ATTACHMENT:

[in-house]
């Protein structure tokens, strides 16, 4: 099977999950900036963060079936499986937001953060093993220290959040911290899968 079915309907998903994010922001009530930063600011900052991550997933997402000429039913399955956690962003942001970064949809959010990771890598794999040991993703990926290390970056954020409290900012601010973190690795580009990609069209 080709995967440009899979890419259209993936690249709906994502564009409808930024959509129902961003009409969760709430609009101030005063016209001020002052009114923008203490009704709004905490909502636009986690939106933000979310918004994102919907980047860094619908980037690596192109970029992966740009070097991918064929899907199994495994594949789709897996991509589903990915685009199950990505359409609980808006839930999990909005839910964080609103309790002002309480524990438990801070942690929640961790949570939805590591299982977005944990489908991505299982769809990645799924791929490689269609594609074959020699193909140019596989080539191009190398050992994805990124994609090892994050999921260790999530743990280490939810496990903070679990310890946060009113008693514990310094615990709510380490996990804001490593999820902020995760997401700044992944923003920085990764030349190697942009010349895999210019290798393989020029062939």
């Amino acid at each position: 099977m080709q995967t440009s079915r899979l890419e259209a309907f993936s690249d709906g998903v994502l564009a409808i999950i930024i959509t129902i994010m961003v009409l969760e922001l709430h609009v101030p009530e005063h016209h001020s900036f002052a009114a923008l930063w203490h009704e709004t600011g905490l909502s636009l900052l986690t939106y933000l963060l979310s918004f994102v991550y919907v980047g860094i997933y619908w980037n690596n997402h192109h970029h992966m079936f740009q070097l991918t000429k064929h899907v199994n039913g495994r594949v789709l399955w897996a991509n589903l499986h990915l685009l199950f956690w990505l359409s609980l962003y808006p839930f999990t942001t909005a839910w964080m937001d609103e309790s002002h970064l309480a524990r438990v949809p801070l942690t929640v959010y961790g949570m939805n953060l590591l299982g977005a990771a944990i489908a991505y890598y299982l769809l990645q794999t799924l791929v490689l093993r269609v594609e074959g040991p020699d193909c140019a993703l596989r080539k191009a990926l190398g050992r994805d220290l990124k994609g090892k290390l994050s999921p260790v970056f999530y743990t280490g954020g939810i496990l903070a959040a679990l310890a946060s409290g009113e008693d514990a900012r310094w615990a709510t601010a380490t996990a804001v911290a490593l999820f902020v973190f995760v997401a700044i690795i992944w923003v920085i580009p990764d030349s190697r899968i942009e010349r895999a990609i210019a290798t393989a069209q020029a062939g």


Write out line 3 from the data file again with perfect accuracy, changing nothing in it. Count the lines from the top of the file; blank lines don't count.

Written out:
């Amino acid at each position: 099977m080709q995967t440009s079915r899979l890419e259209a309907f993936s690249d709906g998903v994502l564009a409808i999950i930024i959509t129902i994010m961003v009409l969760e922001l709430h609009v101030p009530e005063h016209h001020s900036f002052a009114a923008l930063w203490h009704e709004t600011g905490l909502s636009l900052l986690t939106y933000l963060l979310s918004f994102v991550y919907v980047g860094i997933y619908w980037n690596n997402h192109h970029h992966m079936f740009q070097l991918t000429k064929h899907v199994n039913g495994r594949v789709l399955w897996a991509n589903l499986h990915l685009l199950f956690w990505l359409s609980l962003y808006p839930f999990t942001t909005a839910w964080m937001d609103e309790s002002h970064l309480a524990r438990v949809p801070l942690t929640v959010y961790g949570m939805n953060l590591l299982g977005a990771a944990i489908a991505y890598y299982l769809l990645q794999t799924l791929v490689l093993r269609v594609e074959g040991p020699d193909c140019a993703l596989r080539k191009a990926l190398g050992r994805d220290l990124k994609g090892k290390l994050s999921p260790v970056f999530y743990t280490g954020g939810i496990l903070a959040a679990l310890a946060s409290g009113e008693d514990a900012r310094w615990a709510t601010a380490t996990a804001v911290a490593l999820f902020v973190f995760v997401a700044i690795i992944w923003v920085i580009p990764d030349s190697r899968i942009e010349r895999a990609i210019a290798t393989a069209q020029a062939g």